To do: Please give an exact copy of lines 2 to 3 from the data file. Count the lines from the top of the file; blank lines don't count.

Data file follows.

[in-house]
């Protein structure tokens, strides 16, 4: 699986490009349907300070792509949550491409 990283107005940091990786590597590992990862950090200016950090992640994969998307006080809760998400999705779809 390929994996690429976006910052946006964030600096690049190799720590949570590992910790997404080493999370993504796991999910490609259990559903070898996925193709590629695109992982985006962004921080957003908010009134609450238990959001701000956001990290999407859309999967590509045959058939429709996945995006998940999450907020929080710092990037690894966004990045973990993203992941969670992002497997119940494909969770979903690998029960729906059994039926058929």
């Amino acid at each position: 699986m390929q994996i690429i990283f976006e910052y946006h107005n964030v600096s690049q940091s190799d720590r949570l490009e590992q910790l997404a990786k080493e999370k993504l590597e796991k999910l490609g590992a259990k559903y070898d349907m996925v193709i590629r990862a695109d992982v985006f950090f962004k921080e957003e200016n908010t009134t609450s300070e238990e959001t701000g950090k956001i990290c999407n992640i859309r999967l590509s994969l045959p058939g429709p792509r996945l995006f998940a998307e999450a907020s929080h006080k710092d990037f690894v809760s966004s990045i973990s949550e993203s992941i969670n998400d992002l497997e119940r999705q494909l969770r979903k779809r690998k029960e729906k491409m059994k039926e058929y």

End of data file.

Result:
């Protein structure tokens, strides 16, 4: 699986490009349907300070792509949550491409 990283107005940091990786590597590992990862950090200016950090992640994969998307006080809760998400999705779809 390929994996690429976006910052946006964030600096690049190799720590949570590992910790997404080493999370993504796991999910490609259990559903070898996925193709590629695109992982985006962004921080957003908010009134609450238990959001701000956001990290999407859309999967590509045959058939429709996945995006998940999450907020929080710092990037690894966004990045973990993203992941969670992002497997119940494909969770979903690998029960729906059994039926058929």
């Amino acid at each position: 699986m390929q994996i690429i990283f976006e910052y946006h107005n964030v600096s690049q940091s190799d720590r949570l490009e590992q910790l997404a990786k080493e999370k993504l590597e796991k999910l490609g590992a259990k559903y070898d349907m996925v193709i590629r990862a695109d992982v985006f950090f962004k921080e957003e200016n908010t009134t609450s300070e238990e959001t701000g950090k956001i990290c999407n992640i859309r999967l590509s994969l045959p058939g429709p792509r996945l995006f998940a998307e999450a907020s929080h006080k710092d990037f690894v809760s966004s990045i973990s949550e993203s992941i969670n998400d992002l497997e119940r999705q494909l969770r979903k779809r690998k029960e729906k491409m059994k039926e058929y």